Ethics Euthanasia

Topics: Ethics, Morality, Thomas Aquinas Pages: 3 (2006 words) Published: April 22, 2015
Ethics essay - Euthanasia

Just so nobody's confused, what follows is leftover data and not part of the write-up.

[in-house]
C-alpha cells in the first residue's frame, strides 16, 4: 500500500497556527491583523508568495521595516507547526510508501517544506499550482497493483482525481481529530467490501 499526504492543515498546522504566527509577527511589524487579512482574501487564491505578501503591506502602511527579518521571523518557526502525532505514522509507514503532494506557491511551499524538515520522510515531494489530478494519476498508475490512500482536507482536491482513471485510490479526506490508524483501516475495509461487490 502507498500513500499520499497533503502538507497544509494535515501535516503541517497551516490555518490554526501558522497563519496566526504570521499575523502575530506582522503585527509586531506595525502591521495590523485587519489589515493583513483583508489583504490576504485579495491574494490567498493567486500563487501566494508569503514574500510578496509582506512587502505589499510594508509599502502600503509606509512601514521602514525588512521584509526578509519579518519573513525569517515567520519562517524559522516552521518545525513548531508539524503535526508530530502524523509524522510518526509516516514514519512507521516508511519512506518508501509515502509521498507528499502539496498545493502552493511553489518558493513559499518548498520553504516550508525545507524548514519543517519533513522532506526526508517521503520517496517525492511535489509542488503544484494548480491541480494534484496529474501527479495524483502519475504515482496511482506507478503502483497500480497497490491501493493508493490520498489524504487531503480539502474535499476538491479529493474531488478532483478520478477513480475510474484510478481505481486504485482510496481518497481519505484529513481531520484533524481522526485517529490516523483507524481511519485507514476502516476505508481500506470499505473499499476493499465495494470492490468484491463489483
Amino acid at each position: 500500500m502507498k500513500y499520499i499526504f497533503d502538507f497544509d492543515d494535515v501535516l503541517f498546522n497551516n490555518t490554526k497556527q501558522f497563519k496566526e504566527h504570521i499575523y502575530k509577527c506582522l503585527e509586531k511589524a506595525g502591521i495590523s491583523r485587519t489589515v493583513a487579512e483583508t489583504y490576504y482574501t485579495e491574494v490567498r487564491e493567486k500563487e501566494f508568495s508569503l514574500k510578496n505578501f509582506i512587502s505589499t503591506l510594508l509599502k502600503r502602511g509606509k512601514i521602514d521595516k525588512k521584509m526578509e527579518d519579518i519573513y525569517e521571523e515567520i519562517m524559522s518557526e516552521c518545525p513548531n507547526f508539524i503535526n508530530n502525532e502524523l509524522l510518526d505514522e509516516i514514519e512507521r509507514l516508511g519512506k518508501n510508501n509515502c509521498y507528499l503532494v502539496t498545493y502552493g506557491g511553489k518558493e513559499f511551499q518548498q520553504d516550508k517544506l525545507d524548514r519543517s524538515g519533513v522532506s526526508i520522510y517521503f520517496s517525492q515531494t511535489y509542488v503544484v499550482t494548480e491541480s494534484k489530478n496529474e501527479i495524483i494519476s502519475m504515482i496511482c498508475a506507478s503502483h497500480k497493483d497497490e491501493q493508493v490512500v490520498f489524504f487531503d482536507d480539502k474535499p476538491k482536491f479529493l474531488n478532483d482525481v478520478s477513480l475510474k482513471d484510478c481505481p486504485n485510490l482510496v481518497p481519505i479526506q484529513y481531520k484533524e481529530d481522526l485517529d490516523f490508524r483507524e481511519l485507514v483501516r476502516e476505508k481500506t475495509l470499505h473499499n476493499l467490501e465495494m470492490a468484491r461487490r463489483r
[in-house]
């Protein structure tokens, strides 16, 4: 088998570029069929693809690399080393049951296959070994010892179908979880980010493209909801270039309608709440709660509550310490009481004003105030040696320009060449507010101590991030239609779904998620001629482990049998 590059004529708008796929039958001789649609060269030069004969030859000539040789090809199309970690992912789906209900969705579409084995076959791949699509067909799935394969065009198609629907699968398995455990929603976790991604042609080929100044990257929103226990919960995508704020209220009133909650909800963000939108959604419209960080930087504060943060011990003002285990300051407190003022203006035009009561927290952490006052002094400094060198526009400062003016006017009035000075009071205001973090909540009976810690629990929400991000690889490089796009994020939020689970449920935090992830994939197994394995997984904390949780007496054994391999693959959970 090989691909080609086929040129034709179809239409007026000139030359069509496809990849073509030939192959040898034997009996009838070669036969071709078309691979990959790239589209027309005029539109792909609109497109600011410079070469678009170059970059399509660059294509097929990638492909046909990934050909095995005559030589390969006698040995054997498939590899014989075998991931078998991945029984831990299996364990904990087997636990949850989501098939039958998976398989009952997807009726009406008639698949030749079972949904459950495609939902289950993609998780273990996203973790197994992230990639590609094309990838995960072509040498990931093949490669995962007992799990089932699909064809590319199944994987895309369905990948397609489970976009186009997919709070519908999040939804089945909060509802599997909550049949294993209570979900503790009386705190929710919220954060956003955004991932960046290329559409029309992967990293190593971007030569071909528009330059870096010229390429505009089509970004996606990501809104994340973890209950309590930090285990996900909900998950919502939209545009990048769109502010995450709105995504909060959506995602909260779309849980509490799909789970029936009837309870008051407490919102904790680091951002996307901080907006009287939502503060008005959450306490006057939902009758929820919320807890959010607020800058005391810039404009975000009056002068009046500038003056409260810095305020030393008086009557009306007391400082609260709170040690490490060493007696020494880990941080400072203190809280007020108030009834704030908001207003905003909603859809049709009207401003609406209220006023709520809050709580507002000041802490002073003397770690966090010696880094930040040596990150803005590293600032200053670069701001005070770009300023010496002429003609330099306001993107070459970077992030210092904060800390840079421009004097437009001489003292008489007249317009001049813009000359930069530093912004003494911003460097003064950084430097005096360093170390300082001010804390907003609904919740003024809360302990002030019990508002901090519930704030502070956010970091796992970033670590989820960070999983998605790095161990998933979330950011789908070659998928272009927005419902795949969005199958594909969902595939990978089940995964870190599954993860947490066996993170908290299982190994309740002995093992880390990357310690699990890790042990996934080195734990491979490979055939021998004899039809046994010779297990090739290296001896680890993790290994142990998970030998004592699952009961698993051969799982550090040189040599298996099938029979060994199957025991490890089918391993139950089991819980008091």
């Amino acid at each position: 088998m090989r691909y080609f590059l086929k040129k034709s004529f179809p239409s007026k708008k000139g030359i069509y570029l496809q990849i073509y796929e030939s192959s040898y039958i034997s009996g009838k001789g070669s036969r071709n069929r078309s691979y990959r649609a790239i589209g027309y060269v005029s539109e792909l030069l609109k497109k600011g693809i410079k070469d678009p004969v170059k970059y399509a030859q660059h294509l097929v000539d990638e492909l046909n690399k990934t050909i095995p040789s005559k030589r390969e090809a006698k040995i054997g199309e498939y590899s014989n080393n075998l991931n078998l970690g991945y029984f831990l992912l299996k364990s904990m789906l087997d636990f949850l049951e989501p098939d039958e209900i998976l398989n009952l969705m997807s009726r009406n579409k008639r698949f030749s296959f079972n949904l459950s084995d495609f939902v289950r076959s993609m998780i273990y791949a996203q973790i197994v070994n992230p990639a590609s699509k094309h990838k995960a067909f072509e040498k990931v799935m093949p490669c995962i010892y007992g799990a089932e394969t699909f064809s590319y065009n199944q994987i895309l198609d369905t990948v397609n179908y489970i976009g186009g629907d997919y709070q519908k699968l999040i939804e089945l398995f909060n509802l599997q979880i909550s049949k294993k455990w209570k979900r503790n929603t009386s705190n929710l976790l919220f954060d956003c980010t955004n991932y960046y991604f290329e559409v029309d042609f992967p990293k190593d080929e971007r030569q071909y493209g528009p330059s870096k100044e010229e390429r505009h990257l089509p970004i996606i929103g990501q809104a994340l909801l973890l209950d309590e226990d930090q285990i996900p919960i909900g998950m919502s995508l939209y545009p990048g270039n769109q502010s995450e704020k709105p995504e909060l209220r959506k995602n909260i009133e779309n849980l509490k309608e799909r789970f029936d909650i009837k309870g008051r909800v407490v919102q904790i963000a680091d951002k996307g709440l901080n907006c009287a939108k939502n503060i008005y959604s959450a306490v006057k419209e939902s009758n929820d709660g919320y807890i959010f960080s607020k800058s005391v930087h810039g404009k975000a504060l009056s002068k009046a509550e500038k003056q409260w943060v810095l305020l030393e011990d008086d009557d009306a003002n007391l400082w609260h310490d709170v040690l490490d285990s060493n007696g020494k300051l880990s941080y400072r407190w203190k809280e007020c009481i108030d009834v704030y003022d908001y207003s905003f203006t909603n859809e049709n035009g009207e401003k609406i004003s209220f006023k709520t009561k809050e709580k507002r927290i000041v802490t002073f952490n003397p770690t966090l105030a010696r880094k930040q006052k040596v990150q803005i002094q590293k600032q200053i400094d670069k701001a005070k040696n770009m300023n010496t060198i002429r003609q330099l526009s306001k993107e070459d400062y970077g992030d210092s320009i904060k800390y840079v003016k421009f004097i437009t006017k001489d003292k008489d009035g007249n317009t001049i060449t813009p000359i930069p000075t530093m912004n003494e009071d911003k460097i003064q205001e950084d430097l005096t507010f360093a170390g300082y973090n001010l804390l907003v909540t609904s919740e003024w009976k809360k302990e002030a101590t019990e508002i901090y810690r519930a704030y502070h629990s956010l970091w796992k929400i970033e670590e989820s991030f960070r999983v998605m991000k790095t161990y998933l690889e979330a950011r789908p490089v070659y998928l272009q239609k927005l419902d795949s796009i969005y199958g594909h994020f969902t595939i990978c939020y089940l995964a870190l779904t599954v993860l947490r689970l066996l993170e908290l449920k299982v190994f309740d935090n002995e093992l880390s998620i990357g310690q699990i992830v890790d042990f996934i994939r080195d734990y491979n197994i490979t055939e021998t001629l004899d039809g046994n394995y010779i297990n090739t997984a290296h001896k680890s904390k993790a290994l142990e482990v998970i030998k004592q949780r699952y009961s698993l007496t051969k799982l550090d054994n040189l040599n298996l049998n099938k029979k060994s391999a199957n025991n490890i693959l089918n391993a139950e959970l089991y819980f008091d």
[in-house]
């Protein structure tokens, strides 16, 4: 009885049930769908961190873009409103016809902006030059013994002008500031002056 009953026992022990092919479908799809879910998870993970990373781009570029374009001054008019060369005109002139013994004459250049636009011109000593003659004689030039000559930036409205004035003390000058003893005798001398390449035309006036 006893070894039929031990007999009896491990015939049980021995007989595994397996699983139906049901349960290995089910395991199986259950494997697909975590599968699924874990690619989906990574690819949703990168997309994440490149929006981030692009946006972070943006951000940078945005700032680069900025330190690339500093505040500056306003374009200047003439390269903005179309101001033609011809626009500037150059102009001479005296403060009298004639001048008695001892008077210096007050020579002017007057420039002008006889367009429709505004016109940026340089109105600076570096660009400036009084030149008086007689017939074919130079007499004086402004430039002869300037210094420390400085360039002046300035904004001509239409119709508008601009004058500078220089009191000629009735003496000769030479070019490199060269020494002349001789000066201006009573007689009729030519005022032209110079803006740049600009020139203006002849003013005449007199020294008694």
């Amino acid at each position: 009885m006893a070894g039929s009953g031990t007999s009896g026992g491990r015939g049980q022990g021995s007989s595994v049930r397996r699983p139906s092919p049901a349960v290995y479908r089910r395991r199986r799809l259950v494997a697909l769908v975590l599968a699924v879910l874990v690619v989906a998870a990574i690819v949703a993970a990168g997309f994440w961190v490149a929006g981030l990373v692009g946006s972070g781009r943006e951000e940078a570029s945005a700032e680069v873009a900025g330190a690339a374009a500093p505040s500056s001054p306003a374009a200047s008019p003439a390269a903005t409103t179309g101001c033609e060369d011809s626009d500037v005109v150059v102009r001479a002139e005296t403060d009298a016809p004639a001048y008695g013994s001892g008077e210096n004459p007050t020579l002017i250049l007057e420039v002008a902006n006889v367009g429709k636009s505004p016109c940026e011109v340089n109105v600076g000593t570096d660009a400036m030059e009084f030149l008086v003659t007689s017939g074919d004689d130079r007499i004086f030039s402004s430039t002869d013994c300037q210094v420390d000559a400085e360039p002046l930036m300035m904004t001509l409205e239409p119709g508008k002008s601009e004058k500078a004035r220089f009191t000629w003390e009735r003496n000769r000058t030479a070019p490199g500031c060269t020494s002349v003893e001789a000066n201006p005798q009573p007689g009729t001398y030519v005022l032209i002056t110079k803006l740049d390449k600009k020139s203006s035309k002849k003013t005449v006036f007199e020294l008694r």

a.) Explain how a follower of religious ethics might object to euthanasia The issue of euthanasia is becoming increasingly apparent, in the UK and the rest of the developed world. It is derived from two Greek words, `Eu` - meaning `good`, and `Thanatos` - meaning `death`; and the definition of euthanasia is the intentional assistance of ending another person’s life prematurely. There are different kinds of this medical procedure, such as `active` and `passive`, and both need to be looked at in different contexts, which is why the issue of euthanasia cannot be worked out simply. Many individuals and groups of people, some famous, have spoken up in relation to this issue, and many of those who have spoken up against this have been from a religious perspective. How a follower of religious ethics would respond to euthanasia, however, will depend on the ethics they follow. One ethical theory that a religious believer may follow would be Natural Law. This is an absolute, deontological theory, and first originated with the Stoics, then developed further by Cicero and Aristotle, before being finalised by St. Thomas Aquinas. Aquinas, who lived in the 13th Century, believed that `everything has a purpose revealed in its design` - written in his `Summa Theologica` - and this influenced his theory hugely, as he believed God created us, and that we can use our reason to discover our purpose(s), to live in a fulfilling manner. Aristotle also thought this, in his concept of `Eudaimonia`, and as an explanation, a knife that cuts sharply is fulfilling its purpose more than a blunt knife, and in the same way, if we act in the ethical way we should, we will thrive and flourish together. Both the thoughts of Aquinas and Aristotle influenced the ethics of Natural Law, and therefore how a follower would react to euthanasia, as if we assist other’s deaths, we will not thrive, individually or in a community, and part of our purpose is to survive, not commit...
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